A. In his perſon and office.

Q. What is to be known concerning the perſon of Chriſt?


  • 1. The diſtinction of the two natures.
    Matth. 1.23. Ioh. 1.14 Col. 2.9.
  • 2. The perſonal union of them in him.
  • 3. The effects and conſequents of this per­ſonal union.

Q. What is the diſtinction of the two natures?

A. That whereby the two natures remain30 diſtinct in him, both in themſelves and in their properties.

Q. What is the perſonal union of them?

A. That whereby the ſecond perſon in the Trinity,Iohn 1.14. Hebr. 4.15. 1 Tim. 3.16. viz. the Divine Eſſence ſubſiſting in the relation of the Son, aſſumed the Manhood like unto us in all things, ſin only excepted, and the maner of its ſubſiſtence; for the Manhood never ſubſiſted but in the Godhead, from which ſubſtantial coupling together both of the Di­vine and Humane nature, both natures make but one perſon.

Q. Why muſt Jeſus Chriſt be Man? Ge. 2.17 1 Cor. 15.21.

A. That he might in our nature ſuffer for us.

Q. Why muſt he be God?

A. That his ſufferings might be overcome by him,2 Cor. 13.4. 1 Pet. 3.18. Heb. 9.1, 4. and be effectual unto us.

Q. But how do you apprehend the Manhood to be united to the Godhead?

A. By means of the ſecond perſon, ſo that the Manhood was united immediately to the perſon, and ſo mediately to the Godhead.

Q. For the better underſtanding of this perſo­nal union, what is to be conſidered?

A. Three things:

  • 1. A double conſideration of the ſecond perſon of the Trinity.
  • 2. The conſideration of the nature of a perſon.
  • 3. What it is for the Manhood to receive its perſonality from the ſecond perſon in the Tri­nity.

Q. How doth it appear that there is cauſe for a double conſideration of the ſecond perſon in the Trinity?


  • 1. The ſecond perſon in the Trinity con­ſidered in himſelf, is God and not Man; but being conſidered in perſonal union with the Manhood, he is God-Man.
  • 2. That the ſecond perſon ſhould be of the Father by coeternal generation, was abſolute­ly neceſſary; but that the ſecond perſon ſhould be united unto the Humane nature, was not abſolutely neceſſary, but proceeded from the free pleaſure of God: Or that the ſe­cond perſon ſhould be, was abſolutely neceſ­ſary; that he ſhould be incarnate, was arbi­trary, not neceſſary.
  • 3. The ſecond perſon as conſidered in him­ſelf, is of the Father, not of the holy Ghoſt: The ſecond perſon conſidered in perſonal uni­on with the Manhood, is of the Father, Son and holy Ghoſt.
  • 4. The ſecond perſon conſidered in himſelf, is equal unto the Father; but conſidered as united to the Manhood, is inferior to the Fa­ther in reſpect of his voluntary diſpenſation.
  • 5. The ſecond perſon conſidered in himſelf, was of the object of Faith unto Adam in the firſt Covenant, who was to believe in God the Father, Son and holy Ghoſt; but the ſecond perſon incarnate God-Man Mediator, was32 not of the object of Faith in the firſt, though he be in the ſecond Covenant.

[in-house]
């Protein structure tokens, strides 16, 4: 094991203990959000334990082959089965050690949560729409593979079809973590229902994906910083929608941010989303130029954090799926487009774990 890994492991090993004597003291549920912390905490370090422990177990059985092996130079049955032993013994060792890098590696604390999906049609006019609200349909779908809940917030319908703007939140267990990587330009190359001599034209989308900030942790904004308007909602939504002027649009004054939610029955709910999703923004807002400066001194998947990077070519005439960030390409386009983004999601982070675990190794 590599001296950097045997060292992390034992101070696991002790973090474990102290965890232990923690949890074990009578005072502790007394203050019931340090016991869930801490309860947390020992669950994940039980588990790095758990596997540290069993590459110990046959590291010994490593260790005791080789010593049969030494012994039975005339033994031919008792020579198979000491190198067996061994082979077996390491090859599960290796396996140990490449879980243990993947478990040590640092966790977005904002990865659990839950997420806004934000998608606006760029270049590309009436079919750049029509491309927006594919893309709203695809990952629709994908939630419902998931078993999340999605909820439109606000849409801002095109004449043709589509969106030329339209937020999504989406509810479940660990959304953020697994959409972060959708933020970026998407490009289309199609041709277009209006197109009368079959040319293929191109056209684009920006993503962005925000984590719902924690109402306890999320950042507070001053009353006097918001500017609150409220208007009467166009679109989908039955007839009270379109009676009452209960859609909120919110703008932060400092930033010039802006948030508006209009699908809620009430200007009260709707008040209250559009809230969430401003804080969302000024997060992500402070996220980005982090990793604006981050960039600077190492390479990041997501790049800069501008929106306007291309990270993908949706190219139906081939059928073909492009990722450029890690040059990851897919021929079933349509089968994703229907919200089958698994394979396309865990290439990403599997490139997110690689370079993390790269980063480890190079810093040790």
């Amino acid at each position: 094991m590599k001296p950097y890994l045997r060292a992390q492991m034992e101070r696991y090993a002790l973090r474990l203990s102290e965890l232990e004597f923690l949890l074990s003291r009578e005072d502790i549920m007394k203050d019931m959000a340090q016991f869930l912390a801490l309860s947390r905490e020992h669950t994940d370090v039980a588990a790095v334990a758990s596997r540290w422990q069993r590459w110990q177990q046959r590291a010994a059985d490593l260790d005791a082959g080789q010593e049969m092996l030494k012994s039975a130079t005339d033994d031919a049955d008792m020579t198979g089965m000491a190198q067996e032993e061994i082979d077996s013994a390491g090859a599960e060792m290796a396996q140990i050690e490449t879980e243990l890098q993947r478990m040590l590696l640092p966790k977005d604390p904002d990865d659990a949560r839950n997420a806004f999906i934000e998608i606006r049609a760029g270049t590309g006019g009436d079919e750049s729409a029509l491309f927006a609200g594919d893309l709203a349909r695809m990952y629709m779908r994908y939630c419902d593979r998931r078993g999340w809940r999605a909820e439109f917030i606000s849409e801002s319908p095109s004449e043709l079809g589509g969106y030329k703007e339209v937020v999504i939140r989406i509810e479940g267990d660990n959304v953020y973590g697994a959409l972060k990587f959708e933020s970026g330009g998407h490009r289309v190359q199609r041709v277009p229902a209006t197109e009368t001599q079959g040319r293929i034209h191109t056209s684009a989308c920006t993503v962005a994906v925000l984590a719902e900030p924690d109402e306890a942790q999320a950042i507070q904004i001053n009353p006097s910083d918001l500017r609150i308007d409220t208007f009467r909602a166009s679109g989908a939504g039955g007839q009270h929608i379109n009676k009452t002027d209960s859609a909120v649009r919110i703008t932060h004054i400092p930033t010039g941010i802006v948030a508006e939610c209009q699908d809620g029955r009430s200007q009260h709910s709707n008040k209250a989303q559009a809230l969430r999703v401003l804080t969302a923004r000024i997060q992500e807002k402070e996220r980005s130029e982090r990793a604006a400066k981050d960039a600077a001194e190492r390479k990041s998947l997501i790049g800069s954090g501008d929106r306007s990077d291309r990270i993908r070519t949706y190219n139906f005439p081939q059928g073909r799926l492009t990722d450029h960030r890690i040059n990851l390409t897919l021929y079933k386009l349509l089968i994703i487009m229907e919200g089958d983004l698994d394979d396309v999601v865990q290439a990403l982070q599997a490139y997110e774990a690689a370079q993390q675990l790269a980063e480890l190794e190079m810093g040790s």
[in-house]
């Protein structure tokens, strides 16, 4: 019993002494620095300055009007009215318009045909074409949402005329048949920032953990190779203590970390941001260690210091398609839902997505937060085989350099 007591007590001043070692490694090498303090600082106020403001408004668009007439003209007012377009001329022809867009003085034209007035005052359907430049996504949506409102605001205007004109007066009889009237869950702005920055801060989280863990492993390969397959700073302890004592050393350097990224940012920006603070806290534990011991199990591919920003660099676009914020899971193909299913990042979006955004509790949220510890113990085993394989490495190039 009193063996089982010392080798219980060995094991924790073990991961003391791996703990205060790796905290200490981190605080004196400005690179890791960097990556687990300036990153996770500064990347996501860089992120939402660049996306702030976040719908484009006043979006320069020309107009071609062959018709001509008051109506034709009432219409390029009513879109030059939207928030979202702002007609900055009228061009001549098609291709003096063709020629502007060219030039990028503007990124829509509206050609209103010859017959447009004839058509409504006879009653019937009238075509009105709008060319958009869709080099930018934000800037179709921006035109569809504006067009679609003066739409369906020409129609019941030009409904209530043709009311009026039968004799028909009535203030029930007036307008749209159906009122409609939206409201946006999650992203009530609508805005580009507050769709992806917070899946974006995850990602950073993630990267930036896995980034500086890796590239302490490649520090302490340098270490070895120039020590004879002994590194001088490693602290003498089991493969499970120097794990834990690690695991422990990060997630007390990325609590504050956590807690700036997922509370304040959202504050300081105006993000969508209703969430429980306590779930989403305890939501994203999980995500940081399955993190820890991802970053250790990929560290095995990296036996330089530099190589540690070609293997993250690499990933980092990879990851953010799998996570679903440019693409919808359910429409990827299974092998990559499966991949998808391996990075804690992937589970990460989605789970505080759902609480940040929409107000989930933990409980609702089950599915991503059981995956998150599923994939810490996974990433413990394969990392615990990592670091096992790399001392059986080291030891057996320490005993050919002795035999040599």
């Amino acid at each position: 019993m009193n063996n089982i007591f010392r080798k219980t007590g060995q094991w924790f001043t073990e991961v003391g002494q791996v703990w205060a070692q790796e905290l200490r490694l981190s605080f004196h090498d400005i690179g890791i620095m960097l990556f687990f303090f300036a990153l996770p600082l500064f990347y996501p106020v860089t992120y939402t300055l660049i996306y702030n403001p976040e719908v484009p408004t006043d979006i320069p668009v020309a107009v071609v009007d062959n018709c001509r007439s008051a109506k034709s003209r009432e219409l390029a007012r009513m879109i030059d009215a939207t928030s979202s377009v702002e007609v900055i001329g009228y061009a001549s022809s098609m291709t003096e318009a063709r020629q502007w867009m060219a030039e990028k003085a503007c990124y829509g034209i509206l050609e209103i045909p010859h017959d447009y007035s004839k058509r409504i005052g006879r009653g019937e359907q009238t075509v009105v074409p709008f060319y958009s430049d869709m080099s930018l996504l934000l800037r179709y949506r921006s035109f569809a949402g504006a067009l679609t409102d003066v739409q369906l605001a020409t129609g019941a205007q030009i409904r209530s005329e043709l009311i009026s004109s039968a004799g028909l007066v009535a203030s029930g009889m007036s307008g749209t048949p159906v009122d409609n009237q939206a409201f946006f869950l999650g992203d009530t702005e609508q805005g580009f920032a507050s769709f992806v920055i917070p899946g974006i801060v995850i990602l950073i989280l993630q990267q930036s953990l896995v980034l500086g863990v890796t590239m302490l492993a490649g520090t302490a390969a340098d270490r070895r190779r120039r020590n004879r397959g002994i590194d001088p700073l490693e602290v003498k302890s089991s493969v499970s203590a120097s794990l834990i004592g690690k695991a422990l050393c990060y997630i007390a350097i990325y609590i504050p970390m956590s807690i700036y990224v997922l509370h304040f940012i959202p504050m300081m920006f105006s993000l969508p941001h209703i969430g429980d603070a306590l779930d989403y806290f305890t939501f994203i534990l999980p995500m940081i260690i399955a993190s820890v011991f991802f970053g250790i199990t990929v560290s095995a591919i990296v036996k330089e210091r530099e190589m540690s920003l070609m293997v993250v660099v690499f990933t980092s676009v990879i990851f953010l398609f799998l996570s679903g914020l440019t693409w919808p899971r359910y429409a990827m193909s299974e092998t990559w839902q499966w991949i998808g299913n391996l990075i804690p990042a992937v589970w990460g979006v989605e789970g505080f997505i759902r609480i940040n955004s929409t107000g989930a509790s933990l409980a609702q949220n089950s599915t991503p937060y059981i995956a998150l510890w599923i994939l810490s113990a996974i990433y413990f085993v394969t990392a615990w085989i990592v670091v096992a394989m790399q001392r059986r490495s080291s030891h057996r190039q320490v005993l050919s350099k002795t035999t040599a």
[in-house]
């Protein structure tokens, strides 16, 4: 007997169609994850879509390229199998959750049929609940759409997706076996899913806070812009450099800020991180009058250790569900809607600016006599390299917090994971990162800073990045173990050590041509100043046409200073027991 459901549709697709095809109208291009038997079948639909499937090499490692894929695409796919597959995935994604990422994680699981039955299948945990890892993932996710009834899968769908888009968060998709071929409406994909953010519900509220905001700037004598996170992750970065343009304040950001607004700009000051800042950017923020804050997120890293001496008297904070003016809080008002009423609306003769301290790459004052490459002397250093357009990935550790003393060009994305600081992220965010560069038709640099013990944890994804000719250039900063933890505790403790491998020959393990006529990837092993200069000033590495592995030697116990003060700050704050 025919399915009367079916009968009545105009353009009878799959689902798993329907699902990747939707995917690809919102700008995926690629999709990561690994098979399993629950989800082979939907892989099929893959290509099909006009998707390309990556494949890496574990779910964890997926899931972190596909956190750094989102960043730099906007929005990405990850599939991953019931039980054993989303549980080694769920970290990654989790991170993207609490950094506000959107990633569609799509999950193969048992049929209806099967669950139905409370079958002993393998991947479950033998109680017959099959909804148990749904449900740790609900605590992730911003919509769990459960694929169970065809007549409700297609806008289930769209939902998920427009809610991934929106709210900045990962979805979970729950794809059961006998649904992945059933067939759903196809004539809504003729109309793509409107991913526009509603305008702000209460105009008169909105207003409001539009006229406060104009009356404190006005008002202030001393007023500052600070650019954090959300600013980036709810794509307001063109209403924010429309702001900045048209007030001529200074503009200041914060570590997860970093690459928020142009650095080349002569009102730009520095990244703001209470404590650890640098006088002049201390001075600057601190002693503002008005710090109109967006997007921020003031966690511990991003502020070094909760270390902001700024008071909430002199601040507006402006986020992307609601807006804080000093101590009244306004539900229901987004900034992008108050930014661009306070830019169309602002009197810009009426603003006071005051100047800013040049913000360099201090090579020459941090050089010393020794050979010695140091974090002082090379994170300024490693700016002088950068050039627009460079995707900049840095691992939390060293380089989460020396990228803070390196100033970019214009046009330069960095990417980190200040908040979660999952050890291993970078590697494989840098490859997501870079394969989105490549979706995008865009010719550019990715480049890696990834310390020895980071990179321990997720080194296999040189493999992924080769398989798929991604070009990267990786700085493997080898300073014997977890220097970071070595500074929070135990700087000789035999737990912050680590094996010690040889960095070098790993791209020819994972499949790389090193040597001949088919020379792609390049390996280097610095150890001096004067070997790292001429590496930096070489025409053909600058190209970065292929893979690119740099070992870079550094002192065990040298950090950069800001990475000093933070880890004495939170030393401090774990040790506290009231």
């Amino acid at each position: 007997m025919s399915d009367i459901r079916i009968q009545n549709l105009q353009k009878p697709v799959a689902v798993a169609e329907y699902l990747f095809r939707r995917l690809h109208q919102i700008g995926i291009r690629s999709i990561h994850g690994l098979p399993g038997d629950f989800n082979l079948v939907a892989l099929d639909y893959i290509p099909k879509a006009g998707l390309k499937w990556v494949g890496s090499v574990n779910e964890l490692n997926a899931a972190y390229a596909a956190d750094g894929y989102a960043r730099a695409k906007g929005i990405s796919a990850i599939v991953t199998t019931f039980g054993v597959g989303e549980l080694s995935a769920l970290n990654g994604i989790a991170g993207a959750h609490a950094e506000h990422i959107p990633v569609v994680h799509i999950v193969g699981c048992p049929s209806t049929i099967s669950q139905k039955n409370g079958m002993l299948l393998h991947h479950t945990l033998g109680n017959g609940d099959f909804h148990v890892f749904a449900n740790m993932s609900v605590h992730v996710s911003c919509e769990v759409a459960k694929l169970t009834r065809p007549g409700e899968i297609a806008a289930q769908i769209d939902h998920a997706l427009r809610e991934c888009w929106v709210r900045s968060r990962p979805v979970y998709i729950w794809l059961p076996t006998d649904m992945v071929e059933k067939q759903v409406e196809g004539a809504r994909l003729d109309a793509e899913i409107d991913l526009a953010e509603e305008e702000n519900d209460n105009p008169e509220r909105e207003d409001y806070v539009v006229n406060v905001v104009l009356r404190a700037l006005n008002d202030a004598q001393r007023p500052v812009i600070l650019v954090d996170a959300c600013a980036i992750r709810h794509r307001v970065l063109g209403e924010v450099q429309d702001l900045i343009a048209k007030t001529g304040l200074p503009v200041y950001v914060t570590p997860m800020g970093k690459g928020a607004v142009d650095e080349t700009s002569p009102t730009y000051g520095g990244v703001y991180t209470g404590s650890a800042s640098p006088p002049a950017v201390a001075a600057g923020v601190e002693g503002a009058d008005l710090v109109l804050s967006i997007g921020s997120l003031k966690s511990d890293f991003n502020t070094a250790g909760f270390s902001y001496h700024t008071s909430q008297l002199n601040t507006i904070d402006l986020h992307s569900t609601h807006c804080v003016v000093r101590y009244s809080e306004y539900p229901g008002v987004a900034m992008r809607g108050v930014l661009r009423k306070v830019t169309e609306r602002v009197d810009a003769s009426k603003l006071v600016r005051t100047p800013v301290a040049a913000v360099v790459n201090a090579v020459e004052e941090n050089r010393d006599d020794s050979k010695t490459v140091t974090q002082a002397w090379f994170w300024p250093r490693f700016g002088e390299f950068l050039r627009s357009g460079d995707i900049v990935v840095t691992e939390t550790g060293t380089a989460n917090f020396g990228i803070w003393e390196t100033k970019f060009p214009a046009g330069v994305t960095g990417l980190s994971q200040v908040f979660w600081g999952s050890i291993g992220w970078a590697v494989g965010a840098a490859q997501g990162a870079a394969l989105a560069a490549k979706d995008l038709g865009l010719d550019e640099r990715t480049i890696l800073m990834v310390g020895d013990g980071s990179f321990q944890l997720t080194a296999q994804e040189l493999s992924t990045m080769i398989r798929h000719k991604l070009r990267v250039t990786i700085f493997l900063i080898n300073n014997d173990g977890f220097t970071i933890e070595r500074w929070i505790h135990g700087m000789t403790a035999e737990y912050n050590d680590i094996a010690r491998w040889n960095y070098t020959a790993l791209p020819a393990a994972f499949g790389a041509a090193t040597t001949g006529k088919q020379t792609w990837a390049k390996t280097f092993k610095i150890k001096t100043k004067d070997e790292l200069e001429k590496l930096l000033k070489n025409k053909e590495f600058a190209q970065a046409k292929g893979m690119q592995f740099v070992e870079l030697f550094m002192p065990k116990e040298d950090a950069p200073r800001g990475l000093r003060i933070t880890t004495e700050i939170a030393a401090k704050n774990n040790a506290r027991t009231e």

Q. What is a perſon?

A. A perſon is the compleat and laſtly per­fecting ſubſiſtence of a reaſonable nature.

Q. What is it for the Manhood to receive its perſonality from the ſecond perſon in the Trinity?

A. It is for the manhood from the firſt moment of its conception (it never having neither ſubſiſtence nor conſiſtence of it ſelf) to ſubſiſt in the ſecond perſon of the Trinity; ſo as the ſecond perſon in the Trinity and the manhood have two natures, yet but one, and that an increated perſon.

Q. What are the principal effects and conſe­quents of this perſonal union unto the Manhood?

A. Seven:Col. 2.9.

  • 1. The grace of Eminence, where­by the Manhood by reaſon of this perſonal uni­on is exalted above all creatures, and now ſit­teth at the right hand of God.
  • 2. Created habitual grace out of meaſure, the ſame in kinde with which all believers are made partakers of.
  • 3. Created knowledge.
    Pſal. 68.18. Iohn 1.16. Iohn 3.34. Matth. 28.18.
  • 4. Capableneſs to receive all power both in heaven and earth.
  • 5. Capableneſs of the office of a Mediator.
  • 6. The communication of the properties of both natures, to the ſame one perſon.
  • 7. The right of Divine adoration, yet we33 are to know that we worſhip not with divine worſhip the Manhood, as conſidered in it ſelf, but as being perſonally united to the God­head; that is, we worſhip the Lord Jeſus as God-Man.

Q. How many ſorts of created knowledge are there in Chriſt?

A. Three:

  • 1. Beatifical, conſiſting in the viſion of God, whereby the Manhood doth not onely ſee God face to face, as all they that are bleſſed do; but ſeeth it ſelf in perſonal union with God; this is called the knowledge of the viſion; of it Joh. 1.18. Its principle is the Word, its medium a created light of glory.
  • 2. Infuſed, by which Chriſt as Man knew what can be known either of Angels or Men in this life; of it Iſa. 11.2. its principle was a divine habit immediately inſpired, its medium a created light of grace.
  • 3. Experimental, by which Chriſt as Man knew all things that could be known by the light of humane underſtanding; of it Luk. 2.52. its medium the light of created reaſon.

CHAP. V. Hitherto of the Perſon: now Of the office of the Lord Ieſus Chriſt.

Q. VVHat is the Mediatorly office of the Lord Jeſus Chriſt?